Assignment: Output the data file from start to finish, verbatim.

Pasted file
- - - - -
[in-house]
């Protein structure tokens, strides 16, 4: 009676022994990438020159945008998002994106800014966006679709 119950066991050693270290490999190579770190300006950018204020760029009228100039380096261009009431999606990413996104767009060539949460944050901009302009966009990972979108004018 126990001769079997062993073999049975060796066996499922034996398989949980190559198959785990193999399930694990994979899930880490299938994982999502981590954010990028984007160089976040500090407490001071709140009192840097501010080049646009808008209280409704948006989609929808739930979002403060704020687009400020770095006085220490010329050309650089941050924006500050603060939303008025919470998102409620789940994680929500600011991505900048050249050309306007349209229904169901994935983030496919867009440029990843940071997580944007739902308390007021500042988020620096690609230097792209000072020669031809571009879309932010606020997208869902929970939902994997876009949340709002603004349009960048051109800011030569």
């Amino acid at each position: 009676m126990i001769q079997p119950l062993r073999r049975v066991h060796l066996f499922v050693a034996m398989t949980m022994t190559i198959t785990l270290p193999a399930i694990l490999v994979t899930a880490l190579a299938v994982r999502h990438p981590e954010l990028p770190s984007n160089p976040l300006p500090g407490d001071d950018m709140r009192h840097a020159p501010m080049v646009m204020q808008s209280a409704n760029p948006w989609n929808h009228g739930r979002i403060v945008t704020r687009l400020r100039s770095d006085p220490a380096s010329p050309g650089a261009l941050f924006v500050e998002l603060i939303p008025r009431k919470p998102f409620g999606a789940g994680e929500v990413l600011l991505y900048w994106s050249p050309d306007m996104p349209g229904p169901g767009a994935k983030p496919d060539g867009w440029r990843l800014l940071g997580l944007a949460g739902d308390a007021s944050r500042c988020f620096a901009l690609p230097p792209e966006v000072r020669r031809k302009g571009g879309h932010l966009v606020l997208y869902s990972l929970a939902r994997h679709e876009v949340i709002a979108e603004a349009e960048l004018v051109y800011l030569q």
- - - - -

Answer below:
[in-house]
């Protein structure tokens, strides 16, 4: 009676022994990438020159945008998002994106800014966006679709 119950066991050693270290490999190579770190300006950018204020760029009228100039380096261009009431999606990413996104767009060539949460944050901009302009966009990972979108004018 126990001769079997062993073999049975060796066996499922034996398989949980190559198959785990193999399930694990994979899930880490299938994982999502981590954010990028984007160089976040500090407490001071709140009192840097501010080049646009808008209280409704948006989609929808739930979002403060704020687009400020770095006085220490010329050309650089941050924006500050603060939303008025919470998102409620789940994680929500600011991505900048050249050309306007349209229904169901994935983030496919867009440029990843940071997580944007739902308390007021500042988020620096690609230097792209000072020669031809571009879309932010606020997208869902929970939902994997876009949340709002603004349009960048051109800011030569």
């Amino acid at each position: 009676m126990i001769q079997p119950l062993r073999r049975v066991h060796l066996f499922v050693a034996m398989t949980m022994t190559i198959t785990l270290p193999a399930i694990l490999v994979t899930a880490l190579a299938v994982r999502h990438p981590e954010l990028p770190s984007n160089p976040l300006p500090g407490d001071d950018m709140r009192h840097a020159p501010m080049v646009m204020q808008s209280a409704n760029p948006w989609n929808h009228g739930r979002i403060v945008t704020r687009l400020r100039s770095d006085p220490a380096s010329p050309g650089a261009l941050f924006v500050e998002l603060i939303p008025r009431k919470p998102f409620g999606a789940g994680e929500v990413l600011l991505y900048w994106s050249p050309d306007m996104p349209g229904p169901g767009a994935k983030p496919d060539g867009w440029r990843l800014l940071g997580l944007a949460g739902d308390a007021s944050r500042c988020f620096a901009l690609p230097p792209e966006v000072r020669r031809k302009g571009g879309h932010l966009v606020l997208y869902s990972l929970a939902r994997h679709e876009v949340i709002a979108e603004a349009e960048l004018v051109y800011l030569q």